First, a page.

It has been with great distress that I have watched Sen. Lisa Murkowski serve, far too often, as the Statists’ useful idiot – on the Law of the Sea Treaty and more recently trying to bargain on cap-and-trade. The latter came to fend off a growing, logical chorus seeking to simply and cleanly kill EPA’s current Power Grab. In addition to heading that smarter move off, if successful her idea would instead, at best, only beggar a classic Washington deal…on something that should have a stake driven through its heart, not presented a cask of its native soil in which to rest until it is time to wreak havoc.
Enough dealing. Enough people who convince themselves that compromise – not on details but on matters of core principle – is a sign of leadership.
But the senator then managed to ice her cake, with me, with the recent depths to which she stooped in smearing a man who voiced the outrageous notion that her record represents Washington interests and a niche Republican establishment more than it does the people and interests of Alaska.
Dan Riehl notes the contrast emerging since her outburst at the candidates’ most recent debate, and the Murkowski campaign’s subsequent line of attack, here. I want to add to this by noting a critical distinction raised at the same event. This came when Joe Miller suggested Murkowski might more rationally support trading her vote on the matter of earmarks in return for liberating ANWR energy production, as an alternative to her troubling efforts to trade cap-and-trade for vague assurances about ANWR’s future.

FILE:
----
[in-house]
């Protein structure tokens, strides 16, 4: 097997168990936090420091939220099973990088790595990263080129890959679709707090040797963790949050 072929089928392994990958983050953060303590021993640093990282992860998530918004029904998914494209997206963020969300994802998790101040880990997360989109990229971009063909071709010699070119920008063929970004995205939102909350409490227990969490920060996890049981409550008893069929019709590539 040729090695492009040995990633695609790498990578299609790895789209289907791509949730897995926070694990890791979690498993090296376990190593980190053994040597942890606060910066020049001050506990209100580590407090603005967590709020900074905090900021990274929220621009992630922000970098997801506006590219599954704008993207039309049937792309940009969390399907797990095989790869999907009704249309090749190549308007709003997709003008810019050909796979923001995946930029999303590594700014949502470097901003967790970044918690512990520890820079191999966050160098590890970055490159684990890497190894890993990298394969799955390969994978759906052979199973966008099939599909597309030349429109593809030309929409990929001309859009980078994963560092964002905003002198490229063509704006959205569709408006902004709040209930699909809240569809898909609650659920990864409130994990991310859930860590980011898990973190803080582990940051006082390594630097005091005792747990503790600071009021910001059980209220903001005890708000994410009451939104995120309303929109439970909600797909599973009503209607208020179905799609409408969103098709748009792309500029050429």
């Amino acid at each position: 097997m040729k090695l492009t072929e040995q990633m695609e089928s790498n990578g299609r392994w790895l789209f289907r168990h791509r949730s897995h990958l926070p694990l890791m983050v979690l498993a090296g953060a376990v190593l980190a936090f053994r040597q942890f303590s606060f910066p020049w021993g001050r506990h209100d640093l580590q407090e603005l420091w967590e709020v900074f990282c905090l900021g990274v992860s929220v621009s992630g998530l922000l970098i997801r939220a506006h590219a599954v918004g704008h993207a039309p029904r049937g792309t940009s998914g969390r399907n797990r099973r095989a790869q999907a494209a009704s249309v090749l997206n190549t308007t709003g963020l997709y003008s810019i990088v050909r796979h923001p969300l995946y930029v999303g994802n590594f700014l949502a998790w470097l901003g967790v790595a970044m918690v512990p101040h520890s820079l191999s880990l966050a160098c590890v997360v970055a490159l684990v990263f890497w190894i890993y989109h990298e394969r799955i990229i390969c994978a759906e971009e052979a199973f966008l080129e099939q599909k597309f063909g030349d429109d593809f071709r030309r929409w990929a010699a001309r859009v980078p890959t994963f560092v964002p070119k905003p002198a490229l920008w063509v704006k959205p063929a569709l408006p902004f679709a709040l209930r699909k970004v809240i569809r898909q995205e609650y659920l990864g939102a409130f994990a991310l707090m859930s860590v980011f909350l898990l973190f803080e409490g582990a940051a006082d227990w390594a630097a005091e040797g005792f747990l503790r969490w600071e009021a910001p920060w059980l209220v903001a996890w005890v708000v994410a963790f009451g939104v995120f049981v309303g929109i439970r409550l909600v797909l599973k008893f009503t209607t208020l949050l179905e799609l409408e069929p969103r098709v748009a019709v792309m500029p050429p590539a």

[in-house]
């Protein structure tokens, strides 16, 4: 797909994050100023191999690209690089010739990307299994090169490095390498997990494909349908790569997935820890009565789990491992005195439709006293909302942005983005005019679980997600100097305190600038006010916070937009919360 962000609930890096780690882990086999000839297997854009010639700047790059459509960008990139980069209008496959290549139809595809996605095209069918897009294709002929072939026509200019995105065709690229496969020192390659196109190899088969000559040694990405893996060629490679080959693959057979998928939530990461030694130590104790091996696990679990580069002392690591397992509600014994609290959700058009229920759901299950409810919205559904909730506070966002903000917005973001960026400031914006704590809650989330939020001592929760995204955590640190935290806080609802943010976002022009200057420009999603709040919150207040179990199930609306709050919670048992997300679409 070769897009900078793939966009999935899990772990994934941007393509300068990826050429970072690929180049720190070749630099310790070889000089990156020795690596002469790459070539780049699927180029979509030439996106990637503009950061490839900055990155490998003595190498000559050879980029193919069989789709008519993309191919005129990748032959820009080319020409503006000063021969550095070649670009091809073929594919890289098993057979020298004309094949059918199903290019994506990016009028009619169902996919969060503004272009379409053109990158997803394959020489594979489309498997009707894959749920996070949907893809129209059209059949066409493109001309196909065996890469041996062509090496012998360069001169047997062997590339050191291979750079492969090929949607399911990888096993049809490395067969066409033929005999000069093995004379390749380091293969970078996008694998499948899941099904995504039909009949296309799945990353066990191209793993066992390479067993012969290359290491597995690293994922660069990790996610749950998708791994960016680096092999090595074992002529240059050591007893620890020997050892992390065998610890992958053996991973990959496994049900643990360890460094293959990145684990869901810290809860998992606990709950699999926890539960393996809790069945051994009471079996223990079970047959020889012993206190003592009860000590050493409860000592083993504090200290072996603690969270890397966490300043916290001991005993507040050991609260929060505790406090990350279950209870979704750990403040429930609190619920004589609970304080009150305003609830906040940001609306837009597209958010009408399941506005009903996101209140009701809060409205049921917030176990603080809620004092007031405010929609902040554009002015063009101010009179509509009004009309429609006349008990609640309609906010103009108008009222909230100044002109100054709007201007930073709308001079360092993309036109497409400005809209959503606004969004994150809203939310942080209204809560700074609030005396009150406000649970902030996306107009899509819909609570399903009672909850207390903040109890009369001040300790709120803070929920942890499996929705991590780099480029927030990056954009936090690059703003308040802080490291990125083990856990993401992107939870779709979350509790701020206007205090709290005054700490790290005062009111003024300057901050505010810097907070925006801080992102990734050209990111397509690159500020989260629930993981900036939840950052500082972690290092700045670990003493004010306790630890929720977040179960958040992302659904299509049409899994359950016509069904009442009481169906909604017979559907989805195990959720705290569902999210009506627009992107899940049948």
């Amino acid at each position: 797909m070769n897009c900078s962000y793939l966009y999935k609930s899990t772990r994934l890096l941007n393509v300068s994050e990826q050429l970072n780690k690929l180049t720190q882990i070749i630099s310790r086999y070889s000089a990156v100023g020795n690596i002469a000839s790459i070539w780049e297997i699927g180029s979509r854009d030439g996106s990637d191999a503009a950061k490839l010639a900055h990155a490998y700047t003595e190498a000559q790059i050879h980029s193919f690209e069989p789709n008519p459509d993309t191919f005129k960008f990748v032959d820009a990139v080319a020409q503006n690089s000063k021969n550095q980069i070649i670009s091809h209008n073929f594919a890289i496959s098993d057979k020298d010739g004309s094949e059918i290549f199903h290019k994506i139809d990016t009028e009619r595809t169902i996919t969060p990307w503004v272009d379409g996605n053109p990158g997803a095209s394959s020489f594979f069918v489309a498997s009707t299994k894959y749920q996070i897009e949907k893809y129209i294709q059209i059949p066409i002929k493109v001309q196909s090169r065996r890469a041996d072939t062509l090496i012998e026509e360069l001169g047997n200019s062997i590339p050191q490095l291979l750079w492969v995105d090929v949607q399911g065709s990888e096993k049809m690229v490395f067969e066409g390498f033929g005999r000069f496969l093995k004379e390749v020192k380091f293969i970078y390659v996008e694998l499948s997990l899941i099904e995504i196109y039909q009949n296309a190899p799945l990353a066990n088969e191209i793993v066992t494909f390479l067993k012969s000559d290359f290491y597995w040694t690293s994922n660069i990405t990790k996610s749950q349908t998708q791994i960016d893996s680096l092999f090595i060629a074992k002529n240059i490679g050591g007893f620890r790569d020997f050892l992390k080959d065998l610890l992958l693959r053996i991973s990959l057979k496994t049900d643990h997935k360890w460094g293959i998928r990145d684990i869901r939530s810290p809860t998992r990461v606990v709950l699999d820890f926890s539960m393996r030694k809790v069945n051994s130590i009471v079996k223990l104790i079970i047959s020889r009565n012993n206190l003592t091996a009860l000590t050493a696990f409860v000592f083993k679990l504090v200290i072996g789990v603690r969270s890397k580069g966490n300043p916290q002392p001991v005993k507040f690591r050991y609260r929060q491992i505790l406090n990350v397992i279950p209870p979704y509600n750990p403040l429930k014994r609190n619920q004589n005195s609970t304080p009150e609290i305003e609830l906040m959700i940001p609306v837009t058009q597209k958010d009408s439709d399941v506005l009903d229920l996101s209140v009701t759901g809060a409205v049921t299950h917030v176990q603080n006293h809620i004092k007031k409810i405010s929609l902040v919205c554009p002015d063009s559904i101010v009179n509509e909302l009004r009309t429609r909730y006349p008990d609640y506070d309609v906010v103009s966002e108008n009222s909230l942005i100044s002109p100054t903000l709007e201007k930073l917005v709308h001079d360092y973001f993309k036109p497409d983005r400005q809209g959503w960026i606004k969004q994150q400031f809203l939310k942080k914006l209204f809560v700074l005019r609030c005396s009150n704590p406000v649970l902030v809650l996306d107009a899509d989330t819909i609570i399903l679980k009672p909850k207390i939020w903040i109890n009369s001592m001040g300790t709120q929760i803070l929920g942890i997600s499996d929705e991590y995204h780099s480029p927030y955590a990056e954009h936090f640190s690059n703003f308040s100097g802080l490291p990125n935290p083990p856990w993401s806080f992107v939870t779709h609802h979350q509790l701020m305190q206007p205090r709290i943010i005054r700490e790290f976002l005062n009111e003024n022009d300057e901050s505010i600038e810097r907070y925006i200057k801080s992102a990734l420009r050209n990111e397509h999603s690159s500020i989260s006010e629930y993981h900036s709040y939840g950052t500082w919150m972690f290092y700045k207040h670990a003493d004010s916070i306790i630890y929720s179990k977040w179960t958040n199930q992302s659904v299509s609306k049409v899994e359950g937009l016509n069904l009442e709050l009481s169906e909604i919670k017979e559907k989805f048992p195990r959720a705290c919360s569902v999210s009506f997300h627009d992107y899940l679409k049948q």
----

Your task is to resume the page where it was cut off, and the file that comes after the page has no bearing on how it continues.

Whatever your stance on earmarks – whether they represent unacceptable political direction of 1% of confiscated taxpayer resources, or they simply deprive bureaucrats some of their power to do the same – cap-and-trade is energy rationing that we will never undo, offered nominally to address climate even though no one says it actually would, because it is really about “fundamentally transforming America”. Van Jones even admitted as much, as I’ve detailed.
Given the tendency among certain Republicans to seek out bags of magic beans for which they can trade treasure, for Miller to suggest our ‘leaders’ hold firm when negotiating with people who don’t have your constituents’ interests at heart – at least some fraction as zealously as you assail anyone who applies for your job – is rough stuff. It would itself be refreshing in Washington.
But, with this election being largely a referendum on Barack Obama this contrast also reminded us, unfavorably, of how Sen. Murkowski in this respect resembles Obama, a man who has no problem describing American citizens opposing his political agenda as “enemies” while coddling our real enemies as rational people who should be dealt with with respect and deference.
The more some politicians get to show you who they really are, the clearer the choice gets. Let’s hope the public really are looking for change.